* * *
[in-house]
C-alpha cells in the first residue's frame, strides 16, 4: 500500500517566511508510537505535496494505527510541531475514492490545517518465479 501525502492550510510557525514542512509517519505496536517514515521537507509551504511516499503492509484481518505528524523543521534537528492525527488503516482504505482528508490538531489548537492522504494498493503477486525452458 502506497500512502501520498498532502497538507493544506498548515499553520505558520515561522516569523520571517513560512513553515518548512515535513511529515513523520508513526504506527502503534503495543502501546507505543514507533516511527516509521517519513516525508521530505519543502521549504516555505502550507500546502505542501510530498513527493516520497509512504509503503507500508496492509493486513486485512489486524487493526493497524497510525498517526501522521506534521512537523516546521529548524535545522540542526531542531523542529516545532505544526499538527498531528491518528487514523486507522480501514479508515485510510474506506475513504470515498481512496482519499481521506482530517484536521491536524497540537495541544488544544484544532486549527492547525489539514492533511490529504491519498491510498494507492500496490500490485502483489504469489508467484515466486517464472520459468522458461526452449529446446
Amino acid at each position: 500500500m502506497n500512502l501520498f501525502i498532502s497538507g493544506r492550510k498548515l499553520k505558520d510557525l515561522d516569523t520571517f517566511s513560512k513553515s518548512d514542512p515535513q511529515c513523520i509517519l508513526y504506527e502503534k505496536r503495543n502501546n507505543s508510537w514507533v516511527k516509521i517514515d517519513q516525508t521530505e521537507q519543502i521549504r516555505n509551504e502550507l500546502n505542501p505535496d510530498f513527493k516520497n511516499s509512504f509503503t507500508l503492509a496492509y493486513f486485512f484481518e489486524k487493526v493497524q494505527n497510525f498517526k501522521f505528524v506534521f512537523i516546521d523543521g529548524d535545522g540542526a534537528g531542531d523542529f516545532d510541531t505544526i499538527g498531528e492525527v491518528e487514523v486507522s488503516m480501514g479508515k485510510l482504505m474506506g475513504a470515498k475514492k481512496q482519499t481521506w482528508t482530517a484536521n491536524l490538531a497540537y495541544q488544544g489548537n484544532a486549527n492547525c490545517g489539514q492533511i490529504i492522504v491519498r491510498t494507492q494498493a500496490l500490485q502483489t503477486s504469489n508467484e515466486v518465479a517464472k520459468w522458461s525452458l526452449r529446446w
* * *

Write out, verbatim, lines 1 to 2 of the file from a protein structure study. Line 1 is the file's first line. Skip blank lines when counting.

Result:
[in-house]
C-alpha cells in the first residue's frame, strides 16, 4: 500500500517566511508510537505535496494505527510541531475514492490545517518465479 501525502492550510510557525514542512509517519505496536517514515521537507509551504511516499503492509484481518505528524523543521534537528492525527488503516482504505482528508490538531489548537492522504494498493503477486525452458 502506497500512502501520498498532502497538507493544506498548515499553520505558520515561522516569523520571517513560512513553515518548512515535513511529515513523520508513526504506527502503534503495543502501546507505543514507533516511527516509521517519513516525508521530505519543502521549504516555505502550507500546502505542501510530498513527493516520497509512504509503503507500508496492509493486513486485512489486524487493526493497524497510525498517526501522521506534521512537523516546521529548524535545522540542526531542531523542529516545532505544526499538527498531528491518528487514523486507522480501514479508515485510510474506506475513504470515498481512496482519499481521506482530517484536521491536524497540537495541544488544544484544532486549527492547525489539514492533511490529504491519498491510498494507492500496490500490485502483489504469489508467484515466486517464472520459468522458461526452449529446446